Gaza Farmers Get Home Garden Training

November 5, 2010 ANERA
Agriculture, Economic Development, Gaza
ANERA beneficiary Abdhadi El Bordini works in a greenhouse he and his wife received from ANERA to increase his family's home production of vegetables. ANERA beneficiary Abdhadi El Bordini works in a greenhouse he and his wife received from ANERA to increase his family's home production of vegetables.

Winter is approaching in Gaza but that doesn’t mean that farmers there are idle. With help from ANERA, 35 farmers are getting ready to launch their own home gardens.

The first step included five training sessions conducted by ANERA. In the coming weeks the 23 men and 12 women in the project will receive the greenhouses, tools, seedlings, water tanks, fertilizers and irrigation system to achieve their goal. Throughout the training and implementation of the gardens, the focus is on best agricultural practices.

ANERA’s Home Gardens Project in Gaza is a $100,000 initiative funded by private donations.

Trainer Mohammed Khader describes the term “home gardens”: “Home garden is an area of arable land surrounding a home, regardless of its size. It can be used for growing vegetables, fruit trees and ornamental plants and flowers or for raising animals such as sheep and poultry for the provision of animal protein.”

ANERA initiated the Home Gardens Project in partnership with the Society of Palestinian Farmers in central Gaza. The program targets families living in remote and marginalized areas who meet certain conditions, such as families with children under the age of five or widows and women as heads of household.

Sayed El-Looh lives in Deir El Balah. He has been unemployed since 2004 but he does own a small piece of land surrounding his house that he can cultivate. “This training is very useful. I learned effective ways to compost. We can use the left-over plants to enrich the soil and mix it with water at a certain heat instead of burning them or throwing them away as we did in the past,” he said. “Nurturing the land like this in an organic way is healthy and safe.”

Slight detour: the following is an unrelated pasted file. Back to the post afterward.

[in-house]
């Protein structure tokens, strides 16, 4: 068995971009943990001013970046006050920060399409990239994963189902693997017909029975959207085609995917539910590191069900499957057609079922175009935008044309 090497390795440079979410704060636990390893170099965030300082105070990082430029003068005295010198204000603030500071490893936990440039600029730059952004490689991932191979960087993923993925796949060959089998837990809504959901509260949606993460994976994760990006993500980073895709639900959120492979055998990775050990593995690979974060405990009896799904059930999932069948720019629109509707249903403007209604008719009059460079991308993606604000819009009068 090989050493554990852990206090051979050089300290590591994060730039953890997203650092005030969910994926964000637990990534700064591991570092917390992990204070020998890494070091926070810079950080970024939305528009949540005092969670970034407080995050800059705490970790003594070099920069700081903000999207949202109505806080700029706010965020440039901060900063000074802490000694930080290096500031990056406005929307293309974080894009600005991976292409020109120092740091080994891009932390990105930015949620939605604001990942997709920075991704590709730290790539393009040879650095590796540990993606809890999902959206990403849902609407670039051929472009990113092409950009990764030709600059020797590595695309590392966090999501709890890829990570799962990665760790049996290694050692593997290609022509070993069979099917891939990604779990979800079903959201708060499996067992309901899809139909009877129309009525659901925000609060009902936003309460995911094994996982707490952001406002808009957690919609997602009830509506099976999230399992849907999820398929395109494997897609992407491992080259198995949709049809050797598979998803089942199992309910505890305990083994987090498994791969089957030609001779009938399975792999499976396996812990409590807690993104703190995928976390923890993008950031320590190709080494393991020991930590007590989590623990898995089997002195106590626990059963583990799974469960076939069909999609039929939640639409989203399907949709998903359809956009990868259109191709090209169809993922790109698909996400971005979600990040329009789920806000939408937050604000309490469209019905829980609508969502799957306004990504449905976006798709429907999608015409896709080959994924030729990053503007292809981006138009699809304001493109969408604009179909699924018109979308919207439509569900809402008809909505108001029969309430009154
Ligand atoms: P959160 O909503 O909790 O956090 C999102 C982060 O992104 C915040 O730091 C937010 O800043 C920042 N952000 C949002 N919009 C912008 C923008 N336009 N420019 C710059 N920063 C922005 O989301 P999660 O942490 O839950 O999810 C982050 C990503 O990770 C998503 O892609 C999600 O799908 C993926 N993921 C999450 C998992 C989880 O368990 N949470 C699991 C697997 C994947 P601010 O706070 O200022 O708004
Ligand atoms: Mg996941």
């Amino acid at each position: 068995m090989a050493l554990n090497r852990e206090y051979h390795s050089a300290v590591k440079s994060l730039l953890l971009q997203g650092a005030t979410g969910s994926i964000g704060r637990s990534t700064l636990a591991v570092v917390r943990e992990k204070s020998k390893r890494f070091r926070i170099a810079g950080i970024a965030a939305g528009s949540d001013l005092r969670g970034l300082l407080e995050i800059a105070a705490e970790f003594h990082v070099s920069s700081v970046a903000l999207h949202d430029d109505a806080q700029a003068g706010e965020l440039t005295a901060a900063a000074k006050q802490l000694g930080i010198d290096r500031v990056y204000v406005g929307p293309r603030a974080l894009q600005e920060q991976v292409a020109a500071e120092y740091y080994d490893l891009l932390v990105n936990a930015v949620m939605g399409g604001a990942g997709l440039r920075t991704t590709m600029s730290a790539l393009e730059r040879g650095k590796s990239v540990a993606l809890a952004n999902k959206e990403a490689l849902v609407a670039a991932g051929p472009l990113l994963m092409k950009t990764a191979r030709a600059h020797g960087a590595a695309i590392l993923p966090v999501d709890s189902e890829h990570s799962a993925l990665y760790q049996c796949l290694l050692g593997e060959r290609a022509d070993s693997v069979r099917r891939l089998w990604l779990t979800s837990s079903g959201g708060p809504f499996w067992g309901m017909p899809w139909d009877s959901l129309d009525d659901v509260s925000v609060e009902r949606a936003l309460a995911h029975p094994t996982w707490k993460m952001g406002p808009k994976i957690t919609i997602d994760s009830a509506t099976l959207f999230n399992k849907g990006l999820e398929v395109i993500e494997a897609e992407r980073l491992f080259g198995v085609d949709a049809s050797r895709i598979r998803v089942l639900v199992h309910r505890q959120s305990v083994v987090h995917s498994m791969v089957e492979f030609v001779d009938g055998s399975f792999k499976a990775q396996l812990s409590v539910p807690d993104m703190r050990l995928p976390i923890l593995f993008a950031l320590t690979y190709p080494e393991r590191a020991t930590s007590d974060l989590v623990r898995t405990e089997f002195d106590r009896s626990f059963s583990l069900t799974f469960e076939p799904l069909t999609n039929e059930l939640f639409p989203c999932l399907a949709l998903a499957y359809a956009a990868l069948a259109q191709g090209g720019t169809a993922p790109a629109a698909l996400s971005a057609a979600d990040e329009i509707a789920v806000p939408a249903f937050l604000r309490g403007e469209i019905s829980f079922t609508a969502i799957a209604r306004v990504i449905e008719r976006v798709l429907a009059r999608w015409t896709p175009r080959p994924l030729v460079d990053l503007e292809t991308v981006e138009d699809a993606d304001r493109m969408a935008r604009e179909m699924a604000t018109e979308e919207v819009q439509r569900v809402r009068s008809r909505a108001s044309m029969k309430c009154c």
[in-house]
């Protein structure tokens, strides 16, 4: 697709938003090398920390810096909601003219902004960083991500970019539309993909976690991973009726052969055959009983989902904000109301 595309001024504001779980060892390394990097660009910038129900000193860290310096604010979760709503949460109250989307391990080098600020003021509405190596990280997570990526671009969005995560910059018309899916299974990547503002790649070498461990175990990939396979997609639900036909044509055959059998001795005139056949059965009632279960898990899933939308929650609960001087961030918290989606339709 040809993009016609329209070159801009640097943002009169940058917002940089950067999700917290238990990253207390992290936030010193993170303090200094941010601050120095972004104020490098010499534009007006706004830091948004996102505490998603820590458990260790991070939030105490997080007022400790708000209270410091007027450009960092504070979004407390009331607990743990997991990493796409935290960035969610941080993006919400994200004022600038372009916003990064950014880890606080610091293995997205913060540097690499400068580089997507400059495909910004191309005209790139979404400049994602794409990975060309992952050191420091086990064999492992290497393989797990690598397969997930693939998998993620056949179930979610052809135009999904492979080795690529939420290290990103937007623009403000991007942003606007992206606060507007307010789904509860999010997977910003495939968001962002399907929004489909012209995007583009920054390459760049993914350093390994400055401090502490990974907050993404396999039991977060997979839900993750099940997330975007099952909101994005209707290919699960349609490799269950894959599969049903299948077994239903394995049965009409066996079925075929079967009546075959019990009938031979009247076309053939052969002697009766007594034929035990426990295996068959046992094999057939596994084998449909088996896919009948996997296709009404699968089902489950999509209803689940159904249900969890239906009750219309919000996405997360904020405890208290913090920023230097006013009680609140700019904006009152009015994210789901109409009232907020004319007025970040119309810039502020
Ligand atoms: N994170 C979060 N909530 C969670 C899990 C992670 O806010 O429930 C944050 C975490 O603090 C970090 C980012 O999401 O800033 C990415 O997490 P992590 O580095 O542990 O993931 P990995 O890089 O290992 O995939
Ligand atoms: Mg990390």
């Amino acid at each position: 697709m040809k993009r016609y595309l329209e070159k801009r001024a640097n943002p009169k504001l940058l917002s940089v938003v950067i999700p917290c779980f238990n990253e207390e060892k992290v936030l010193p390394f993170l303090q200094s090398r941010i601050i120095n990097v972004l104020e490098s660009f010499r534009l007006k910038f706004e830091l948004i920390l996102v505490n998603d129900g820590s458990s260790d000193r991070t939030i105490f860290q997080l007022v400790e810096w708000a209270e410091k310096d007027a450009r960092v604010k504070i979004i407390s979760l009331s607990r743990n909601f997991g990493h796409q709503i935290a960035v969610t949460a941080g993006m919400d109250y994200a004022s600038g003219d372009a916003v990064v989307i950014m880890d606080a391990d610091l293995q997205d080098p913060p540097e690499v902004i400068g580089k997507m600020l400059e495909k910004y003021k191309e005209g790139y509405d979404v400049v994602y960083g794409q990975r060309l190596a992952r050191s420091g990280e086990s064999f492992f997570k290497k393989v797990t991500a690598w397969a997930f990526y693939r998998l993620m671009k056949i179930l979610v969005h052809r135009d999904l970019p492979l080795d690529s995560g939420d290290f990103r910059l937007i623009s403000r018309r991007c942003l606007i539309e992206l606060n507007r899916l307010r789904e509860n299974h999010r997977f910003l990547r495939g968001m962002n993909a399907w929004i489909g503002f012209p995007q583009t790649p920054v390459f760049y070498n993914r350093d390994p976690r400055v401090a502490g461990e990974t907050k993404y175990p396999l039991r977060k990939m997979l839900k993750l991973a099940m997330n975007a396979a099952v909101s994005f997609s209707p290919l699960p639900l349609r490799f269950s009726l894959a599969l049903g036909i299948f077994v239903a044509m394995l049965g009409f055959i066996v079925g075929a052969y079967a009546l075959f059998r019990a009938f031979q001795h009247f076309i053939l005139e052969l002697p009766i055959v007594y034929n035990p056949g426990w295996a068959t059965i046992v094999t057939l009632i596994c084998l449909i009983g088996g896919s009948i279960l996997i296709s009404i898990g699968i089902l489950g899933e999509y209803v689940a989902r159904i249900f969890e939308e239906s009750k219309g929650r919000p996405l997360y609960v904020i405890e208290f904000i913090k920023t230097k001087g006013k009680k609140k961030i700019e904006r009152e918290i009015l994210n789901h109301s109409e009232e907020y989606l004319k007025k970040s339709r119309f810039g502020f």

Noha Al-Azab decided to attend the sessions despite all the chores that take up most of her day. She says she will share the information with her neighbors and children, who will help build her home garden. “When I get the greenhouse, I will work hard to take care of my seedlings and make good use of my time. Instead of buying the high-priced vegetables from the market, I will be able to grow tomatoes, green peppers, and cucumbers. That will be a great savings for us,” she said. The mother of eight also plans to grow parsley to sell for added income. “The price of vegetables is very high,” she added. “So this will help ease our burden.”

“Solar Soil” sterilization is one of the new techniques farmers learned in the training classes. “We used to use methylbromide gas to fight pests and diseases. We thought it was quick and effective,” explained farmer Maher Abu Rikhia. “Now, I have learned about solar power and how to benefit from it by covering the soil with a layer of plastic for a certain period of time to sterilize the ground underneath.”

ANERA expects the project to achieve food security for poor families in Gaza by helping them establish healthy organic home gardens. Abu Rikhia is eager to get started: “We will be able to eat what we produce with our own hands so we will know that it is healthy and safe.”

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